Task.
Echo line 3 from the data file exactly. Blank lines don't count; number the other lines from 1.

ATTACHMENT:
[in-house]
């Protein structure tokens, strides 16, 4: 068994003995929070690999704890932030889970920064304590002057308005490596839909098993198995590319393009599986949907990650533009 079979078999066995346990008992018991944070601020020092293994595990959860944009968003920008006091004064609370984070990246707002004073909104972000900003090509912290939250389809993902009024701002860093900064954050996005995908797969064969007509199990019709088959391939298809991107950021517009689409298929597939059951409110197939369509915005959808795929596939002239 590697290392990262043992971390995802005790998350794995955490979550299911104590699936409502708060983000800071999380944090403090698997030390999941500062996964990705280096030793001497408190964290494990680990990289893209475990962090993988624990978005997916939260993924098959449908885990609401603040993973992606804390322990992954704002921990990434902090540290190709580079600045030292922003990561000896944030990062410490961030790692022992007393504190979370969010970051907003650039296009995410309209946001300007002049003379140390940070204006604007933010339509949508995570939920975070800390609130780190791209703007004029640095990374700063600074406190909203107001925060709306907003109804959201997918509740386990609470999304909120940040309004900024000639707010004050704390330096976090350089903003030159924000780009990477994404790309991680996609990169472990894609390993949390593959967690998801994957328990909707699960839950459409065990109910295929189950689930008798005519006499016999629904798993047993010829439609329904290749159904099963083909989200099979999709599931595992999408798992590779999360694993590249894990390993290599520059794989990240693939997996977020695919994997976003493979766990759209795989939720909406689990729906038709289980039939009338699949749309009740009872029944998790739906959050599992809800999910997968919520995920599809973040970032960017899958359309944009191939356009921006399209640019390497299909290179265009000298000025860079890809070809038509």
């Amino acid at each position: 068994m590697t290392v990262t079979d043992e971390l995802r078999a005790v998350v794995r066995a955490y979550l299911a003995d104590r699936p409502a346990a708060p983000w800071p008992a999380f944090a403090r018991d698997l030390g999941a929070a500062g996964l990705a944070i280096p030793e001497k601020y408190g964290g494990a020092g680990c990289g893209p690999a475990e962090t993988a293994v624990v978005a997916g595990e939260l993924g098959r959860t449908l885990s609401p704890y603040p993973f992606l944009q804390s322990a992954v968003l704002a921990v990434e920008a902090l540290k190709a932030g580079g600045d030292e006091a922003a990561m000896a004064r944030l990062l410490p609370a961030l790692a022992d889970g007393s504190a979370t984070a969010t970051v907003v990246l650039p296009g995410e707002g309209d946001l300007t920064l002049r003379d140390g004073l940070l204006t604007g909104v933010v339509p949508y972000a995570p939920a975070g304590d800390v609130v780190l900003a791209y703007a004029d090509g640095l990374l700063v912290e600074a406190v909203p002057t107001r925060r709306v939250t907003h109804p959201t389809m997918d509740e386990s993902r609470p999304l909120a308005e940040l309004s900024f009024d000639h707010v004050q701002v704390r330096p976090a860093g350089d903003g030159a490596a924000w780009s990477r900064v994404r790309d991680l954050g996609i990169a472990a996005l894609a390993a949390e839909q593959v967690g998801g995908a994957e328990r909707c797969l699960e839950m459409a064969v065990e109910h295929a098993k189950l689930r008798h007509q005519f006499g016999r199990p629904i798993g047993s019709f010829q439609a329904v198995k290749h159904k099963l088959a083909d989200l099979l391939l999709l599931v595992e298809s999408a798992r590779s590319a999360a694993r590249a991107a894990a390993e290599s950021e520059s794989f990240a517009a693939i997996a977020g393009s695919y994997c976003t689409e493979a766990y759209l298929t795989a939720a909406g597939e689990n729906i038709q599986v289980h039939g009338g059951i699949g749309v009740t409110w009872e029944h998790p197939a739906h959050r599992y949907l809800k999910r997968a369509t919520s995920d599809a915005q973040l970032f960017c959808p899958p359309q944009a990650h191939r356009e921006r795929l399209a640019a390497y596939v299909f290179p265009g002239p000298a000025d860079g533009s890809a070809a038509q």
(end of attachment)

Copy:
């Amino acid at each position: 068994m590697t290392v990262t079979d043992e971390l995802r078999a005790v998350v794995r066995a955490y979550l299911a003995d104590r699936p409502a346990a708060p983000w800071p008992a999380f944090a403090r018991d698997l030390g999941a929070a500062g996964l990705a944070i280096p030793e001497k601020y408190g964290g494990a020092g680990c990289g893209p690999a475990e962090t993988a293994v624990v978005a997916g595990e939260l993924g098959r959860t449908l885990s609401p704890y603040p993973f992606l944009q804390s322990a992954v968003l704002a921990v990434e920008a902090l540290k190709a932030g580079g600045d030292e006091a922003a990561m000896a004064r944030l990062l410490p609370a961030l790692a022992d889970g007393s504190a979370t984070a969010t970051v907003v990246l650039p296009g995410e707002g309209d946001l300007t920064l002049r003379d140390g004073l940070l204006t604007g909104v933010v339509p949508y972000a995570p939920a975070g304590d800390v609130v780190l900003a791209y703007a004029d090509g640095l990374l700063v912290e600074a406190v909203p002057t107001r925060r709306v939250t907003h109804p959201t389809m997918d509740e386990s993902r609470p999304l909120a308005e940040l309004s900024f009024d000639h707010v004050q701002v704390r330096p976090a860093g350089d903003g030159a490596a924000w780009s990477r900064v994404r790309d991680l954050g996609i990169a472990a996005l894609a390993a949390e839909q593959v967690g998801g995908a994957e328990r909707c797969l699960e839950m459409a064969v065990e109910h295929a098993k189950l689930r008798h007509q005519f006499g016999r199990p629904i798993g047993s019709f010829q439609a329904v198995k290749h159904k099963l088959a083909d989200l099979l391939l999709l599931v595992e298809s999408a798992r590779s590319a999360a694993r590249a991107a894990a390993e290599s950021e520059s794989f990240a517009a693939i997996a977020g393009s695919y994997c976003t689409e493979a766990y759209l298929t795989a939720a909406g597939e689990n729906i038709q599986v289980h039939g009338g059951i699949g749309v009740t409110w009872e029944h998790p197939a739906h959050r599992y949907l809800k999910r997968a369509t919520s995920d599809a915005q973040l970032f960017c959808p899958p359309q944009a990650h191939r356009e921006r795929l399209a640019a390497y596939v299909f290179p265009g002239p000298a000025d860079g533009s890809a070809a038509q």